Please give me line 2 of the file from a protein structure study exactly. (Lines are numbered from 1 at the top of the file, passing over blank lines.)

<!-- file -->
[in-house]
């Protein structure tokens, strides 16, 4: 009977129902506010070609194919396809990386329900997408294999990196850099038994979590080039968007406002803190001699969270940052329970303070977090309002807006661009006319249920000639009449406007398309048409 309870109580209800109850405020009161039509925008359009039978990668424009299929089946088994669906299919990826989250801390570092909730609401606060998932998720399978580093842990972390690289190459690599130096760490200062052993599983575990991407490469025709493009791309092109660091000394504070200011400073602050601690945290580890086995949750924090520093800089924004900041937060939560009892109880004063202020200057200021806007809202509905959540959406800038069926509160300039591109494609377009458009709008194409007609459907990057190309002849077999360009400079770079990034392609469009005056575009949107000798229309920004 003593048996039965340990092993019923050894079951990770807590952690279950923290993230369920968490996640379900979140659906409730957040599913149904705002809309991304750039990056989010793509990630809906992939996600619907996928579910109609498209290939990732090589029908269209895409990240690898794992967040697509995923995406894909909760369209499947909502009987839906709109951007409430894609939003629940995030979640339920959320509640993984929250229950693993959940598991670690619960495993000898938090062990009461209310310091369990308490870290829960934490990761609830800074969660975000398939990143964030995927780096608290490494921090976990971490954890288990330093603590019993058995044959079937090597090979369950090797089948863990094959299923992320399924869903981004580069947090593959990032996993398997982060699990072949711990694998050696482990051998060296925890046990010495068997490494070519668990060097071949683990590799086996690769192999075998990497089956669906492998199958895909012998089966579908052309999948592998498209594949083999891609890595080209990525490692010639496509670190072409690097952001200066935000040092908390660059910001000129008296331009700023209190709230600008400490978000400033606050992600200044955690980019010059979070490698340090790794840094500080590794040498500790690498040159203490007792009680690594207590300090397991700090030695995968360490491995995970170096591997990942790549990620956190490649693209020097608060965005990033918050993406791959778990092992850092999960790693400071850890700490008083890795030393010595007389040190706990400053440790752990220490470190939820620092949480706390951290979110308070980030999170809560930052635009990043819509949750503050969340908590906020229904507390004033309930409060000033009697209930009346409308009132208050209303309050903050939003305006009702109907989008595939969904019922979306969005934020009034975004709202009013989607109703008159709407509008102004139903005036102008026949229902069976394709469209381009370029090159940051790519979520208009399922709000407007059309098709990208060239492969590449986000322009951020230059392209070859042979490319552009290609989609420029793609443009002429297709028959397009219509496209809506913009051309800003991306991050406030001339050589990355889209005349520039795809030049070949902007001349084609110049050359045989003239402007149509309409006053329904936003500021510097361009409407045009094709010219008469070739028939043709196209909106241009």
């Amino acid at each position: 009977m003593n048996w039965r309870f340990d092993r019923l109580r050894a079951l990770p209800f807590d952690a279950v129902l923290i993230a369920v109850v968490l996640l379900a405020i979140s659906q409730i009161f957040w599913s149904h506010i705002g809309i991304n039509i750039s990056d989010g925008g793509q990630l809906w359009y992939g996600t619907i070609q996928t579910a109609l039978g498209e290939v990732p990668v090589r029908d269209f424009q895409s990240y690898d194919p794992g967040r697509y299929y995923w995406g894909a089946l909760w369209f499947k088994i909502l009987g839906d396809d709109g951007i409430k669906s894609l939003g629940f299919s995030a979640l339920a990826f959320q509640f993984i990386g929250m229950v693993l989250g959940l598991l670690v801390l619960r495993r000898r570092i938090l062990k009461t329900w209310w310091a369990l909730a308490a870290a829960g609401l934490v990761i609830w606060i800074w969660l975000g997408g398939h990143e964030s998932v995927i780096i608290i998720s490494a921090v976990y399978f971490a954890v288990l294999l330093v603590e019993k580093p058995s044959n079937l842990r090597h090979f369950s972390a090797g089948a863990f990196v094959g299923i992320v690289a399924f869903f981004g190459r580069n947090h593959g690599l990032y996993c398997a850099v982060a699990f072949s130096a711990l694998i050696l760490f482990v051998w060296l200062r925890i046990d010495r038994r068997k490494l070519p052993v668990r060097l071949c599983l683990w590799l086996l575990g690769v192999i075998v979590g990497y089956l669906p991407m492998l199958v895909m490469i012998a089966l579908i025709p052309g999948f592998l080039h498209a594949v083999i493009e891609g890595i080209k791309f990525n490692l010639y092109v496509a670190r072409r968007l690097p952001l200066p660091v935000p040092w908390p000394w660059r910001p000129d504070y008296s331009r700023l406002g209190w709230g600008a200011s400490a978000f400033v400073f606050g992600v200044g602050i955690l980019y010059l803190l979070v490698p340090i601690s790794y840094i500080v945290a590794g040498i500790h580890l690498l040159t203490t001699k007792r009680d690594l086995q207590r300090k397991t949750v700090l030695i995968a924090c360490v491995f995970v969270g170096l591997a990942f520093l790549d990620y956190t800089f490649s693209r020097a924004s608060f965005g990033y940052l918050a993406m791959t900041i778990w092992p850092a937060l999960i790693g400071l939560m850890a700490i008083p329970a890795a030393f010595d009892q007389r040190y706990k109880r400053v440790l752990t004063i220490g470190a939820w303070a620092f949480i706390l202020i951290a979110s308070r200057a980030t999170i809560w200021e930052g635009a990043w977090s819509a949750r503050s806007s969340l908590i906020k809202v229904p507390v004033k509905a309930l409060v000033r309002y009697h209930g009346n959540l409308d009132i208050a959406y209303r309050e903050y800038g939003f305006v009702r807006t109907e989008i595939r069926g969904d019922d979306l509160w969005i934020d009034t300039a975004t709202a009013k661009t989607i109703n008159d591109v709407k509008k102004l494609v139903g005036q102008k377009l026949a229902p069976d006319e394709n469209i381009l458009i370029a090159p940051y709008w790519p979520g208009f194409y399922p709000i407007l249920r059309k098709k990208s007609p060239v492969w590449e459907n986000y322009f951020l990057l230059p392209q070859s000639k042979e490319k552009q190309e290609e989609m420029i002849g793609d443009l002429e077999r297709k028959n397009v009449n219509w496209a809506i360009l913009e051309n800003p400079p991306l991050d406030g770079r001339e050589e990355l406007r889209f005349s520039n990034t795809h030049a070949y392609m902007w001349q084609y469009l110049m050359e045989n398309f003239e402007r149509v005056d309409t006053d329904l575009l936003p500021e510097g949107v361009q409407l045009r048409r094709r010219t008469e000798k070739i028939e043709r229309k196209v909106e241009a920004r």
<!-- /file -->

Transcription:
């Protein structure tokens, strides 16, 4: 009977129902506010070609194919396809990386329900997408294999990196850099038994979590080039968007406002803190001699969270940052329970303070977090309002807006661009006319249920000639009449406007398309048409 309870109580209800109850405020009161039509925008359009039978990668424009299929089946088994669906299919990826989250801390570092909730609401606060998932998720399978580093842990972390690289190459690599130096760490200062052993599983575990991407490469025709493009791309092109660091000394504070200011400073602050601690945290580890086995949750924090520093800089924004900041937060939560009892109880004063202020200057200021806007809202509905959540959406800038069926509160300039591109494609377009458009709008194409007609459907990057190309002849077999360009400079770079990034392609469009005056575009949107000798229309920004 003593048996039965340990092993019923050894079951990770807590952690279950923290993230369920968490996640379900979140659906409730957040599913149904705002809309991304750039990056989010793509990630809906992939996600619907996928579910109609498209290939990732090589029908269209895409990240690898794992967040697509995923995406894909909760369209499947909502009987839906709109951007409430894609939003629940995030979640339920959320509640993984929250229950693993959940598991670690619960495993000898938090062990009461209310310091369990308490870290829960934490990761609830800074969660975000398939990143964030995927780096608290490494921090976990971490954890288990330093603590019993058995044959079937090597090979369950090797089948863990094959299923992320399924869903981004580069947090593959990032996993398997982060699990072949711990694998050696482990051998060296925890046990010495068997490494070519668990060097071949683990590799086996690769192999075998990497089956669906492998199958895909012998089966579908052309999948592998498209594949083999891609890595080209990525490692010639496509670190072409690097952001200066935000040092908390660059910001000129008296331009700023209190709230600008400490978000400033606050992600200044955690980019010059979070490698340090790794840094500080590794040498500790690498040159203490007792009680690594207590300090397991700090030695995968360490491995995970170096591997990942790549990620956190490649693209020097608060965005990033918050993406791959778990092992850092999960790693400071850890700490008083890795030393010595007389040190706990400053440790752990220490470190939820620092949480706390951290979110308070980030999170809560930052635009990043819509949750503050969340908590906020229904507390004033309930409060000033009697209930009346409308009132208050209303309050903050939003305006009702109907989008595939969904019922979306969005934020009034975004709202009013989607109703008159709407509008102004139903005036102008026949229902069976394709469209381009370029090159940051790519979520208009399922709000407007059309098709990208060239492969590449986000322009951020230059392209070859042979490319552009290609989609420029793609443009002429297709028959397009219509496209809506913009051309800003991306991050406030001339050589990355889209005349520039795809030049070949902007001349084609110049050359045989003239402007149509309409006053329904936003500021510097361009409407045009094709010219008469070739028939043709196209909106241009």